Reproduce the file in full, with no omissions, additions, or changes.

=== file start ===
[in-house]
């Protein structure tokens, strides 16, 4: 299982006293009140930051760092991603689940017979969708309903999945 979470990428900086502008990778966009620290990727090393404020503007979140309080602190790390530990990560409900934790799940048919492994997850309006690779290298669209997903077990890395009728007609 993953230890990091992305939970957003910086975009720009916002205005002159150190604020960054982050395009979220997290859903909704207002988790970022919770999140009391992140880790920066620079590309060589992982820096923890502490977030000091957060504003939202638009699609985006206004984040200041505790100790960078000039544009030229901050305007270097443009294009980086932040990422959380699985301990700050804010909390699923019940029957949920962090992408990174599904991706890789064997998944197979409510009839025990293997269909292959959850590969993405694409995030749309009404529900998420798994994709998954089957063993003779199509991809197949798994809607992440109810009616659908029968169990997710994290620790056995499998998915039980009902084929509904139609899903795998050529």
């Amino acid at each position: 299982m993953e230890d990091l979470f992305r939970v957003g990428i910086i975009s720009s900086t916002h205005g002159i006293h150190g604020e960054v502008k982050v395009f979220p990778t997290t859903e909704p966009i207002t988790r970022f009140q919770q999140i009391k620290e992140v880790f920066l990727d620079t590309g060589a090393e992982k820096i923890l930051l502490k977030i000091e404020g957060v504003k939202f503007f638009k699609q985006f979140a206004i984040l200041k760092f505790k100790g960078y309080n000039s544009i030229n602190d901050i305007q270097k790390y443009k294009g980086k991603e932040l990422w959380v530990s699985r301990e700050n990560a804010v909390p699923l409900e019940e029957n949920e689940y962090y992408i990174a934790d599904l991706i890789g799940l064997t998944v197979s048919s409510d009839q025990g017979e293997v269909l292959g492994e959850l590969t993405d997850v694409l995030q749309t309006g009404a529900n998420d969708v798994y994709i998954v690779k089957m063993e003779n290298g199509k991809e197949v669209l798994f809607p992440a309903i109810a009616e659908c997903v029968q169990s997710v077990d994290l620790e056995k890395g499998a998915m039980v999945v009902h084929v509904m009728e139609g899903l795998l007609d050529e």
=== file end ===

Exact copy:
[in-house]
């Protein structure tokens, strides 16, 4: 299982006293009140930051760092991603689940017979969708309903999945 979470990428900086502008990778966009620290990727090393404020503007979140309080602190790390530990990560409900934790799940048919492994997850309006690779290298669209997903077990890395009728007609 993953230890990091992305939970957003910086975009720009916002205005002159150190604020960054982050395009979220997290859903909704207002988790970022919770999140009391992140880790920066620079590309060589992982820096923890502490977030000091957060504003939202638009699609985006206004984040200041505790100790960078000039544009030229901050305007270097443009294009980086932040990422959380699985301990700050804010909390699923019940029957949920962090992408990174599904991706890789064997998944197979409510009839025990293997269909292959959850590969993405694409995030749309009404529900998420798994994709998954089957063993003779199509991809197949798994809607992440109810009616659908029968169990997710994290620790056995499998998915039980009902084929509904139609899903795998050529």
């Amino acid at each position: 299982m993953e230890d990091l979470f992305r939970v957003g990428i910086i975009s720009s900086t916002h205005g002159i006293h150190g604020e960054v502008k982050v395009f979220p990778t997290t859903e909704p966009i207002t988790r970022f009140q919770q999140i009391k620290e992140v880790f920066l990727d620079t590309g060589a090393e992982k820096i923890l930051l502490k977030i000091e404020g957060v504003k939202f503007f638009k699609q985006f979140a206004i984040l200041k760092f505790k100790g960078y309080n000039s544009i030229n602190d901050i305007q270097k790390y443009k294009g980086k991603e932040l990422w959380v530990s699985r301990e700050n990560a804010v909390p699923l409900e019940e029957n949920e689940y962090y992408i990174a934790d599904l991706i890789g799940l064997t998944v197979s048919s409510d009839q025990g017979e293997v269909l292959g492994e959850l590969t993405d997850v694409l995030q749309t309006g009404a529900n998420d969708v798994y994709i998954v690779k089957m063993e003779n290298g199509k991809e197949v669209l798994f809607p992440a309903i109810a009616e659908c997903v029968q169990s997710v077990d994290l620790e056995k890395g499998a998915m039980v999945v009902h084929v509904m009728e139609g899903l795998l007609d050529e």